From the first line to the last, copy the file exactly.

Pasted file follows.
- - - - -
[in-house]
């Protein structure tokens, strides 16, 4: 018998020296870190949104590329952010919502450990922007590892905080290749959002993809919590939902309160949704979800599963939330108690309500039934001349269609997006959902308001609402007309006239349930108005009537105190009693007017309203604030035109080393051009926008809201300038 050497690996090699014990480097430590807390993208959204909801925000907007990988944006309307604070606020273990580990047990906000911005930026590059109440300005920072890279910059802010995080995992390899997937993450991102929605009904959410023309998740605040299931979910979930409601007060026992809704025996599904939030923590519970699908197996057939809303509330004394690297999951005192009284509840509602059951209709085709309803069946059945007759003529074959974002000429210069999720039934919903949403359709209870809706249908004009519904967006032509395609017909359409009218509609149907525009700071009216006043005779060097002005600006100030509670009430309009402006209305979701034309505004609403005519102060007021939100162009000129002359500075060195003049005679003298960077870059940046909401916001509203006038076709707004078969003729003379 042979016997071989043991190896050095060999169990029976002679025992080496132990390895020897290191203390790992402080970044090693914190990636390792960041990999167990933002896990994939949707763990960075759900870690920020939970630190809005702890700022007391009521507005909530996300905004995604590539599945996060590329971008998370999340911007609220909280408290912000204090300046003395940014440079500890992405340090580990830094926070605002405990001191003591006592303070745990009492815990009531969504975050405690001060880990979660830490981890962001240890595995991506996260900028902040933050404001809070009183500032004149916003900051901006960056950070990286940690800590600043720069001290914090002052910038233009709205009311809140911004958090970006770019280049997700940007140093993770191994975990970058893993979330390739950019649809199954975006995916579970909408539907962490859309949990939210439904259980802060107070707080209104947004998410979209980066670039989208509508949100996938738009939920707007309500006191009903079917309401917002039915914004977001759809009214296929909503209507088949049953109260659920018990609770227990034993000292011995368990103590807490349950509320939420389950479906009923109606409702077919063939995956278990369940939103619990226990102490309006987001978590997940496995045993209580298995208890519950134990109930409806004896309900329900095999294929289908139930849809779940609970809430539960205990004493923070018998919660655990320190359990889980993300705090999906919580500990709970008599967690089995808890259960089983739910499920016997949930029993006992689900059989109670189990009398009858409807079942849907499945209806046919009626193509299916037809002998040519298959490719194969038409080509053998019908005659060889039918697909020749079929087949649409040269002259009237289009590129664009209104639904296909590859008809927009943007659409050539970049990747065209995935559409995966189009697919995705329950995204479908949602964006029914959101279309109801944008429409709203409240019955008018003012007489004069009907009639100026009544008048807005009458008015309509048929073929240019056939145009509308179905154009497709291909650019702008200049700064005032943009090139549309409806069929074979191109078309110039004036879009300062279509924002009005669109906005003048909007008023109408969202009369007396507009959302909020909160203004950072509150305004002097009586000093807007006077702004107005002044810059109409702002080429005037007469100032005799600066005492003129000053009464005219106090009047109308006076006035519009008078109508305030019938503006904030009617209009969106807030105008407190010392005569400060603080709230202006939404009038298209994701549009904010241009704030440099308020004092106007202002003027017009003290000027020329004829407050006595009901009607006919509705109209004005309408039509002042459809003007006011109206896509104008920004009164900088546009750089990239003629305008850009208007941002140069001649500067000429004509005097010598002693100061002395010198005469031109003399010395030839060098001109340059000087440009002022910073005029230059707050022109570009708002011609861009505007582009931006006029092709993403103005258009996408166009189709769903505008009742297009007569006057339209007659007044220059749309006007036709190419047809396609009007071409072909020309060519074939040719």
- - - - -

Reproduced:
[in-house]
């Protein structure tokens, strides 16, 4: 018998020296870190949104590329952010919502450990922007590892905080290749959002993809919590939902309160949704979800599963939330108690309500039934001349269609997006959902308001609402007309006239349930108005009537105190009693007017309203604030035109080393051009926008809201300038 050497690996090699014990480097430590807390993208959204909801925000907007990988944006309307604070606020273990580990047990906000911005930026590059109440300005920072890279910059802010995080995992390899997937993450991102929605009904959410023309998740605040299931979910979930409601007060026992809704025996599904939030923590519970699908197996057939809303509330004394690297999951005192009284509840509602059951209709085709309803069946059945007759003529074959974002000429210069999720039934919903949403359709209870809706249908004009519904967006032509395609017909359409009218509609149907525009700071009216006043005779060097002005600006100030509670009430309009402006209305979701034309505004609403005519102060007021939100162009000129002359500075060195003049005679003298960077870059940046909401916001509203006038076709707004078969003729003379 042979016997071989043991190896050095060999169990029976002679025992080496132990390895020897290191203390790992402080970044090693914190990636390792960041990999167990933002896990994939949707763990960075759900870690920020939970630190809005702890700022007391009521507005909530996300905004995604590539599945996060590329971008998370999340911007609220909280408290912000204090300046003395940014440079500890992405340090580990830094926070605002405990001191003591006592303070745990009492815990009531969504975050405690001060880990979660830490981890962001240890595995991506996260900028902040933050404001809070009183500032004149916003900051901006960056950070990286940690800590600043720069001290914090002052910038233009709205009311809140911004958090970006770019280049997700940007140093993770191994975990970058893993979330390739950019649809199954975006995916579970909408539907962490859309949990939210439904259980802060107070707080209104947004998410979209980066670039989208509508949100996938738009939920707007309500006191009903079917309401917002039915914004977001759809009214296929909503209507088949049953109260659920018990609770227990034993000292011995368990103590807490349950509320939420389950479906009923109606409702077919063939995956278990369940939103619990226990102490309006987001978590997940496995045993209580298995208890519950134990109930409806004896309900329900095999294929289908139930849809779940609970809430539960205990004493923070018998919660655990320190359990889980993300705090999906919580500990709970008599967690089995808890259960089983739910499920016997949930029993006992689900059989109670189990009398009858409807079942849907499945209806046919009626193509299916037809002998040519298959490719194969038409080509053998019908005659060889039918697909020749079929087949649409040269002259009237289009590129664009209104639904296909590859008809927009943007659409050539970049990747065209995935559409995966189009697919995705329950995204479908949602964006029914959101279309109801944008429409709203409240019955008018003012007489004069009907009639100026009544008048807005009458008015309509048929073929240019056939145009509308179905154009497709291909650019702008200049700064005032943009090139549309409806069929074979191109078309110039004036879009300062279509924002009005669109906005003048909007008023109408969202009369007396507009959302909020909160203004950072509150305004002097009586000093807007006077702004107005002044810059109409702002080429005037007469100032005799600066005492003129000053009464005219106090009047109308006076006035519009008078109508305030019938503006904030009617209009969106807030105008407190010392005569400060603080709230202006939404009038298209994701549009904010241009704030440099308020004092106007202002003027017009003290000027020329004829407050006595009901009607006919509705109209004005309408039509002042459809003007006011109206896509104008920004009164900088546009750089990239003629305008850009208007941002140069001649500067000429004509005097010598002693100061002395010198005469031109003399010395030839060098001109340059000087440009002022910073005029230059707050022109570009708002011609861009505007582009931006006029092709993403103005258009996408166009189709769903505008009742297009007569006057339209007659007044220059749309006007036709190419047809396609009007071409072909020309060519074939040719």